May is National Preservation Month! To celebrate, we’re kicking off a feature called My Preservation Story, which highlights the PPS staff’s many paths to careers in preservation. We all got into this field one way or another — for some, it was a total accident, for others a lifelong dream — and found our way to Providence where, we all agree, the historic architecture is AWESOME. Each week, we’ll post a new story.
And we want to hear from you, too! Share how you became a preservationist by tagging PPS @PVDPreservation or using #mypreservationstory. Maybe it was a particular building, an important person, or a galvanizing event. Whatever your story is, we want to hear it! (And by “preservationist,” we mean someone who cares about historic places and the built environment, not necessarily preservationist with a capital P.)
Kelsey Mullen, Director of Education
At 10 years old, my greatest joy was a notepad of graph paper. A recent math lesson had revealed the ease of ratios, and I was off, wild ideas for floorplans and public parks flooding out of me. Weekends were for imagining new configurations of rooms and paths through the landscape, and I tailored whatever school assignments I could into opportunities to satisfy my curiosity about design and placemaking. Somewhere in my parents’ basement is still a posterboard titled “Designing a Public Space” and the scale model of a walled public garden to go with it.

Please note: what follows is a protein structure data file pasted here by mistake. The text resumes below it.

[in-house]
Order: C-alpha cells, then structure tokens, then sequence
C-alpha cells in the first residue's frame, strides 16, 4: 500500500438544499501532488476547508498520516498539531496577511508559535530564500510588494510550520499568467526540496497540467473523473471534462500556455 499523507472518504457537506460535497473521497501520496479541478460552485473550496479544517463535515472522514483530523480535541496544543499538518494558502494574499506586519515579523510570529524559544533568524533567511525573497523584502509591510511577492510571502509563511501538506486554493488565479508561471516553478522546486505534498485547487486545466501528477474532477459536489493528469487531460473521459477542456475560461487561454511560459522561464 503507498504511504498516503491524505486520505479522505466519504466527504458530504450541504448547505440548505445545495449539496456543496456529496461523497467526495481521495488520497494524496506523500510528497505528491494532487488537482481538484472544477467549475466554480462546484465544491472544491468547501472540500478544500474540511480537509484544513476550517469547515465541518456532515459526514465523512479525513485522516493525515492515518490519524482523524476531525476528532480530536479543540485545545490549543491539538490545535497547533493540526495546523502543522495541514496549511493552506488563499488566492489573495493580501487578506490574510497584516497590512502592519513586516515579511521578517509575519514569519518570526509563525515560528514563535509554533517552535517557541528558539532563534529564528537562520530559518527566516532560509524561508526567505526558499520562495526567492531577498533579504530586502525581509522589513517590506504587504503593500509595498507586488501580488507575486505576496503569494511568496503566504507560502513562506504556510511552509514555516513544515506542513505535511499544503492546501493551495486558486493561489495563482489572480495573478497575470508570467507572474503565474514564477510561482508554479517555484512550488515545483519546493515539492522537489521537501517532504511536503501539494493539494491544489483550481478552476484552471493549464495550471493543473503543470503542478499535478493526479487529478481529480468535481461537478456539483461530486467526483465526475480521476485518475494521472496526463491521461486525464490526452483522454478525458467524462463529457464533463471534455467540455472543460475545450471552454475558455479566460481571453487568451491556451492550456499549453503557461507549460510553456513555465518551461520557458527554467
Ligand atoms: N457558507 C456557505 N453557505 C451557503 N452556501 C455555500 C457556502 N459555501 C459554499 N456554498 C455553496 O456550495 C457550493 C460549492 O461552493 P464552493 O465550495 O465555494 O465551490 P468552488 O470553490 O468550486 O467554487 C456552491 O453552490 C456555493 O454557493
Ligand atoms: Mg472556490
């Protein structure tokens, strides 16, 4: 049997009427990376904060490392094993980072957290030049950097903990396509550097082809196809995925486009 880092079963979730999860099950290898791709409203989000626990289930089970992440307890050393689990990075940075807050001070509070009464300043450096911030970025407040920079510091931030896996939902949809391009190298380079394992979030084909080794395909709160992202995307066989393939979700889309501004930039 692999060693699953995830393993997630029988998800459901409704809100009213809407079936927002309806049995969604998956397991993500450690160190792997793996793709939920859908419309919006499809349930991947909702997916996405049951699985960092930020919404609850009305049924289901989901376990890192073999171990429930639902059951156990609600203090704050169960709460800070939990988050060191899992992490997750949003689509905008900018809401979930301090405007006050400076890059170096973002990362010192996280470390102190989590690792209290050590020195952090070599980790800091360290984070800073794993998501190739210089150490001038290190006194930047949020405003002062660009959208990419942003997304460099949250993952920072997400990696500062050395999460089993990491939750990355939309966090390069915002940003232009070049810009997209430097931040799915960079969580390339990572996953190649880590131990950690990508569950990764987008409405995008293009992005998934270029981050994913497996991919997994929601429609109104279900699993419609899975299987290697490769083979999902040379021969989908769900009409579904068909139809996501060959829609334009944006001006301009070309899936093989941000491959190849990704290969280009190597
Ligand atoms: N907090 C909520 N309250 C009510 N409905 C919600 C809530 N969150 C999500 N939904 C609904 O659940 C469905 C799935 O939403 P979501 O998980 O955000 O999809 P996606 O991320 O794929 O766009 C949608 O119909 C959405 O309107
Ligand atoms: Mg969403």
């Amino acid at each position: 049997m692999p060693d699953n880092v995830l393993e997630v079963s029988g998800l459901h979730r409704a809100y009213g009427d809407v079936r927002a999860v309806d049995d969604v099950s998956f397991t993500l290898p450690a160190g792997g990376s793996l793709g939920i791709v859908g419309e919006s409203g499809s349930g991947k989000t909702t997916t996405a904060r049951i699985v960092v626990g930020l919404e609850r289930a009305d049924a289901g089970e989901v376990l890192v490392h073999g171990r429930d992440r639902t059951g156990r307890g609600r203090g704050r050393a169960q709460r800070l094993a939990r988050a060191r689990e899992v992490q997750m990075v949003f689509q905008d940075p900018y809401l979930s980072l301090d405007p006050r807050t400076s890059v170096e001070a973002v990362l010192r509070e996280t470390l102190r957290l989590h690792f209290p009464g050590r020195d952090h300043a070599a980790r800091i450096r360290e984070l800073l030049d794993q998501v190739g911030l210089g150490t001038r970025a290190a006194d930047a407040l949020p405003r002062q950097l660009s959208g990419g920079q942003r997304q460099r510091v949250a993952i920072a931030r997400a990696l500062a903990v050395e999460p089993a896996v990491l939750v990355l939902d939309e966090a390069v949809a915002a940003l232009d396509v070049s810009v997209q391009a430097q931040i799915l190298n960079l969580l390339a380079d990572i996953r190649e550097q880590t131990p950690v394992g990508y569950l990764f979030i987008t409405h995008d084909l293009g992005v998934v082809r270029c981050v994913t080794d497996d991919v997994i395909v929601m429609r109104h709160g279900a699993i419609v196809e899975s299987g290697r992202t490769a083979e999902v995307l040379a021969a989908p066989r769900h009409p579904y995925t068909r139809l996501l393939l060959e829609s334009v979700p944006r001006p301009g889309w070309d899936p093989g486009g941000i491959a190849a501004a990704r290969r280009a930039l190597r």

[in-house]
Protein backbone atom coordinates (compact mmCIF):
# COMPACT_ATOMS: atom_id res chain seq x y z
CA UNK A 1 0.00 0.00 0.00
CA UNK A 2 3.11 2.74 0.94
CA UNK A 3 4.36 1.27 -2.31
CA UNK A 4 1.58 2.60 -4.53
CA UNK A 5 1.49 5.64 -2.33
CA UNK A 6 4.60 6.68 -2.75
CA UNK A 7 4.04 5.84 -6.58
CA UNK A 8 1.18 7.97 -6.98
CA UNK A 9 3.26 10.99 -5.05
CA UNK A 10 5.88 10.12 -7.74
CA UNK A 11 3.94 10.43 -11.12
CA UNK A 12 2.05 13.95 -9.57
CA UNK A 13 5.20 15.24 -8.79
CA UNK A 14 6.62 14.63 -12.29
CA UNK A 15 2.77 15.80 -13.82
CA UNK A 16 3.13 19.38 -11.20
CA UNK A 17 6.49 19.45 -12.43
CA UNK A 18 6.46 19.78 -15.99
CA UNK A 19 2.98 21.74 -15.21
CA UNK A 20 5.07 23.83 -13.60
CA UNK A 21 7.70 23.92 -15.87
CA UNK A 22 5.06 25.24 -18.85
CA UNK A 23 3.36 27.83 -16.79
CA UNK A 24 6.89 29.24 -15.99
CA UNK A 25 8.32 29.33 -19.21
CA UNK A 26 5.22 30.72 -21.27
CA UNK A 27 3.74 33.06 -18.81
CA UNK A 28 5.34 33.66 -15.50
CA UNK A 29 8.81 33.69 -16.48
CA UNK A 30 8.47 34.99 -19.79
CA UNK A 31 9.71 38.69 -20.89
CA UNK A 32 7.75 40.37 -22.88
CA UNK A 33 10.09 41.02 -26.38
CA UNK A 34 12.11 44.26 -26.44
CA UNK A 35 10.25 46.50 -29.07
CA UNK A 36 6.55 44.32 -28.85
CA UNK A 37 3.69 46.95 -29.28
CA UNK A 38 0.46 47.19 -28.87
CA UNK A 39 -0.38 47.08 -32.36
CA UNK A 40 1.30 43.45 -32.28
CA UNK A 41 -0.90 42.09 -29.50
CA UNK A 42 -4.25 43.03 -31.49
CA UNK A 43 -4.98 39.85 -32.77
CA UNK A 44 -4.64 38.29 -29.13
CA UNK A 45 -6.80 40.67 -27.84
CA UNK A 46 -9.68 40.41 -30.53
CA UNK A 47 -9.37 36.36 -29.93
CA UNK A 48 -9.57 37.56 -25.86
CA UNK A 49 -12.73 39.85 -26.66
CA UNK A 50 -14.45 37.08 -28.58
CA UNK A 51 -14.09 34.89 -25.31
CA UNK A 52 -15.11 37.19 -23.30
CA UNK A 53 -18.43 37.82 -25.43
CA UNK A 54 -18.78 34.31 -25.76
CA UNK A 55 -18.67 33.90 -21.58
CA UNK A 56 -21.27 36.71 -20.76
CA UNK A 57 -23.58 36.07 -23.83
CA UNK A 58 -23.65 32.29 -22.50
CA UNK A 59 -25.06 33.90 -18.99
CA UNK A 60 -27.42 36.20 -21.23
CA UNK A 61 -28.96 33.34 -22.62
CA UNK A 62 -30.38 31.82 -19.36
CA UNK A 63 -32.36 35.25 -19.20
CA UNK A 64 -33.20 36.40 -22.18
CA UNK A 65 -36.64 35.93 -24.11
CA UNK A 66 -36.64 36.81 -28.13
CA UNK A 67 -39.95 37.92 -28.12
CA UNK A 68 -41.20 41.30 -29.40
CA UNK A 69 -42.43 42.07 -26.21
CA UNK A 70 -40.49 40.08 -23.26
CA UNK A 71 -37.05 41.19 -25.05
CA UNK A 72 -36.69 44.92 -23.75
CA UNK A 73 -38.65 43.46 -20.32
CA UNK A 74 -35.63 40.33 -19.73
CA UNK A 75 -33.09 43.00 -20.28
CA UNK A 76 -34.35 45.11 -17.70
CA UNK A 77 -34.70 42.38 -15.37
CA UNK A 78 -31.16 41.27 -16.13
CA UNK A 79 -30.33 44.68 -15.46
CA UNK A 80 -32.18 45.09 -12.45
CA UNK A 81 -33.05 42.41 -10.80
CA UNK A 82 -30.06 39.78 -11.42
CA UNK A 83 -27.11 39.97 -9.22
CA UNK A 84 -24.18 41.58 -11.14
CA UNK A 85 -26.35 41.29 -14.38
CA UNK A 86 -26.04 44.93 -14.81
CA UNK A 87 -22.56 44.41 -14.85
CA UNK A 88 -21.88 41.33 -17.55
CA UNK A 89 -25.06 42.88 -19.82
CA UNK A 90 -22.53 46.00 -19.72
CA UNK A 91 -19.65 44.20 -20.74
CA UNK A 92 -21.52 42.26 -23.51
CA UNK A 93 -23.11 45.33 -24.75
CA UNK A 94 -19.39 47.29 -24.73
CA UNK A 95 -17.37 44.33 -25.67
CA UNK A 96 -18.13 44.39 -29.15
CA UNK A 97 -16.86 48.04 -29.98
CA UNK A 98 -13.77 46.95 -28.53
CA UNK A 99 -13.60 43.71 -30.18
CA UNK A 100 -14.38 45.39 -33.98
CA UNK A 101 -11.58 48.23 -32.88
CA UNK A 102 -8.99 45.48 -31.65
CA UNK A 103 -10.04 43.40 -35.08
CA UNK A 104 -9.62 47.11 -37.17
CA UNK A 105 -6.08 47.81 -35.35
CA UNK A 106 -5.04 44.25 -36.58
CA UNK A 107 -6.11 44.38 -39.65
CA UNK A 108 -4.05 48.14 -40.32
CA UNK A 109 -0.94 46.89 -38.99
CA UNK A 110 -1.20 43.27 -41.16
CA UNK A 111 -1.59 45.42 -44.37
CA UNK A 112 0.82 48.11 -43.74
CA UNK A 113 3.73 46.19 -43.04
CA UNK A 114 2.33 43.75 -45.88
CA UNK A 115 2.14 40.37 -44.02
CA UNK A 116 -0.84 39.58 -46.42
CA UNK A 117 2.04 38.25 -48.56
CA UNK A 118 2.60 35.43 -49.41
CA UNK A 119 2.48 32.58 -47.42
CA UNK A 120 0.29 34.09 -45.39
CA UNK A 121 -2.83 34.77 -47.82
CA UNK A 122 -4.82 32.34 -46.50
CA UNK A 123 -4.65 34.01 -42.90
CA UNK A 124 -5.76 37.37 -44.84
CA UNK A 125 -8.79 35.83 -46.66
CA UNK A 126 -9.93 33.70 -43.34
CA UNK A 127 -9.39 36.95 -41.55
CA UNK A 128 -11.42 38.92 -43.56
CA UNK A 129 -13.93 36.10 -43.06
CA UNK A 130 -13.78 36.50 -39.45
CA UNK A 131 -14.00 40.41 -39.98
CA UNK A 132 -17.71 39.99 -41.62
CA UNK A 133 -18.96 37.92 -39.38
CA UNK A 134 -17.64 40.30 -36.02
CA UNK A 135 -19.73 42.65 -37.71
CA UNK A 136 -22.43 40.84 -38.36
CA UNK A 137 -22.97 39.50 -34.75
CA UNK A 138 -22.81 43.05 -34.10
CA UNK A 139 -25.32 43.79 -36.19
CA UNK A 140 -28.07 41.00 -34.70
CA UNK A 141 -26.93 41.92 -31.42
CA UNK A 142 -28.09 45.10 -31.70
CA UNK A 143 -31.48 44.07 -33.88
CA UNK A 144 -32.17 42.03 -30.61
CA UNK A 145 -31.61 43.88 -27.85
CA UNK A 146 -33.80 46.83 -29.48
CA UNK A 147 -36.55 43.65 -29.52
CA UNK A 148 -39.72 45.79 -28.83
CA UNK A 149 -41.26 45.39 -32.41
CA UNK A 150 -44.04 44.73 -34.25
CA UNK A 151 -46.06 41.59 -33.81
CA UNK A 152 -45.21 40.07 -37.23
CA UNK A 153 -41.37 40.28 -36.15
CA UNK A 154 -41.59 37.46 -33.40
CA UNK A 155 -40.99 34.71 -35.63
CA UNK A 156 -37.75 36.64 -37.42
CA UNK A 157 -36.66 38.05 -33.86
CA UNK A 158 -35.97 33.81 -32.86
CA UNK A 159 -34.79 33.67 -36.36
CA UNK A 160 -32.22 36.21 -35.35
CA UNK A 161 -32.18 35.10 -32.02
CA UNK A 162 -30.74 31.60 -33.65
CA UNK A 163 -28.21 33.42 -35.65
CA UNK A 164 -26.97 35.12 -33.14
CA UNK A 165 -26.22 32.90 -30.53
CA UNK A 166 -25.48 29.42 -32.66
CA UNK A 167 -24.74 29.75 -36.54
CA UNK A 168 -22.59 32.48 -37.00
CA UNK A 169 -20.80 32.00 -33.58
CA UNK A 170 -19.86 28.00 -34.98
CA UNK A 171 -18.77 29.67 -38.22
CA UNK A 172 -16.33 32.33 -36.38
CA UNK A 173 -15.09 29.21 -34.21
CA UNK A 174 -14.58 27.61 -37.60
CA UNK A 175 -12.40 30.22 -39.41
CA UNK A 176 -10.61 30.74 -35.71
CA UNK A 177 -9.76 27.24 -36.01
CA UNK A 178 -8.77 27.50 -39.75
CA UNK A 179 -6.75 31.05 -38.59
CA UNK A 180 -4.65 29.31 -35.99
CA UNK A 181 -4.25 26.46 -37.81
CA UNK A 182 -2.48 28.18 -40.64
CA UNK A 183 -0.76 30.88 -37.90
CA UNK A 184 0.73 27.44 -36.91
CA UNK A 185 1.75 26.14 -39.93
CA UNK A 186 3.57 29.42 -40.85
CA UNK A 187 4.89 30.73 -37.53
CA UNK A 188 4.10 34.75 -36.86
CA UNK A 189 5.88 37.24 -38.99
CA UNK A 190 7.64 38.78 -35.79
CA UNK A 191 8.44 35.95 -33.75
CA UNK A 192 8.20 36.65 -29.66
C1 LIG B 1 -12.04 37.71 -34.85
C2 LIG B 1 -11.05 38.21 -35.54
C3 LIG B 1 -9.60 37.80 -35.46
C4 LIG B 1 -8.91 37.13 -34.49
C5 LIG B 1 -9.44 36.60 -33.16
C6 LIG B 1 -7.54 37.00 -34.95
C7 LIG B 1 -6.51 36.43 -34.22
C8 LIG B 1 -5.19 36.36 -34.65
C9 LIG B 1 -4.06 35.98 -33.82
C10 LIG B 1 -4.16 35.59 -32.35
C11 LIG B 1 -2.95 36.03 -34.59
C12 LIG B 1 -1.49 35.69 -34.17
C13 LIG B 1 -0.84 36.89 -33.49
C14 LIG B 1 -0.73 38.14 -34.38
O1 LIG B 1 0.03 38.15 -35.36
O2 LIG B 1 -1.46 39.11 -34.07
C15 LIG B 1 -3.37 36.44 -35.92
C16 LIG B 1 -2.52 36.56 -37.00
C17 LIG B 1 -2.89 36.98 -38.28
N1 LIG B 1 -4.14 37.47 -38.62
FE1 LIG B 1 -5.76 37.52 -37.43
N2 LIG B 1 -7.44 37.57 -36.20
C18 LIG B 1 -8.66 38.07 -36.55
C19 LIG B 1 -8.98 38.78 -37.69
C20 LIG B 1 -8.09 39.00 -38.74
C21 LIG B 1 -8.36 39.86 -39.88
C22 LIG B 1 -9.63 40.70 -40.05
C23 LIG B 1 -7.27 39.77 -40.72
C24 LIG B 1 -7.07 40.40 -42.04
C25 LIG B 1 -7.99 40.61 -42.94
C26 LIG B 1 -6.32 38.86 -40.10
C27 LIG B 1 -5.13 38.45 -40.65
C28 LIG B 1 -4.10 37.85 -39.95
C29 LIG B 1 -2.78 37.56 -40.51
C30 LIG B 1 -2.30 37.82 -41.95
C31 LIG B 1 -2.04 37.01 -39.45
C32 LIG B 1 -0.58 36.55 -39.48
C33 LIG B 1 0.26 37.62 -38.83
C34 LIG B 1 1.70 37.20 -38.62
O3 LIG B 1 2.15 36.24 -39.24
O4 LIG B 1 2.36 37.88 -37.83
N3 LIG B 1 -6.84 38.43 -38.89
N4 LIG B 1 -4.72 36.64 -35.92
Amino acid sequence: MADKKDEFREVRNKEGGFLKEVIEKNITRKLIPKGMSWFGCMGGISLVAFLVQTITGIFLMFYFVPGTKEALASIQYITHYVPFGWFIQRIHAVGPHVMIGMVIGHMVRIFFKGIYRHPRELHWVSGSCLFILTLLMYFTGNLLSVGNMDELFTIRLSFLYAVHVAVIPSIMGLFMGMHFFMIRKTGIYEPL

In the end, I didn’t become an architect or designer and instead was pulled into history as a way to study humans’ relationships to the world around them. “We shape our buildings; thereafter they shape us,” proclaimed Winston Churchill in 1943 — he was advocating for reconstructing the bombed-out House of Commons chambers, but his words capture the essence of why I love the interplay between people and place. Preservation is the best way I know to engage the public in thinking about why our communities look the way they do and how we might continue to create places that matter.
Angela Kondon, Director of Donor Relations and Special Events
My first passion was art history. While many genres and media were of interest, Greek art seemed to capture my fascination the most. From the time I was first introduced to the Winged Victory of Samothrace in high school, to seeing it in person years later at the Louvre, I was devoted to the art history of Ancient Greece. Art history was my profession until I joined PPS in 2012.
While my path to historic preservation was an indirect one, perhaps when learning about the three orders of Greek columns, the seeds of historic preservation’s importance were planted. Because art, like place, needs to be thoughtfully preserved. Cities and towns don’t look the way they do by chance, rather they retain their character because of historic preservation.
I am so lucky to have landed in a city as beautiful and historic as Providence and to appreciate the hard work and dedication that made it so.
Kate Blankenship, Development Assistant
In college, I majored in archaeology and art history, and most of my studies focused on small, hand-held artifacts like ceramic vessels and stone tools. While I learned a lot from these objects, I didn’t truly get a sense of the lives of ancient people until I spent time doing fieldwork in Belize and Guatemala. The remnants of the region’s history were everywhere, with overgrown house mounds in the middle of cow pastures and decaying pyramids hidden deep in the jungle.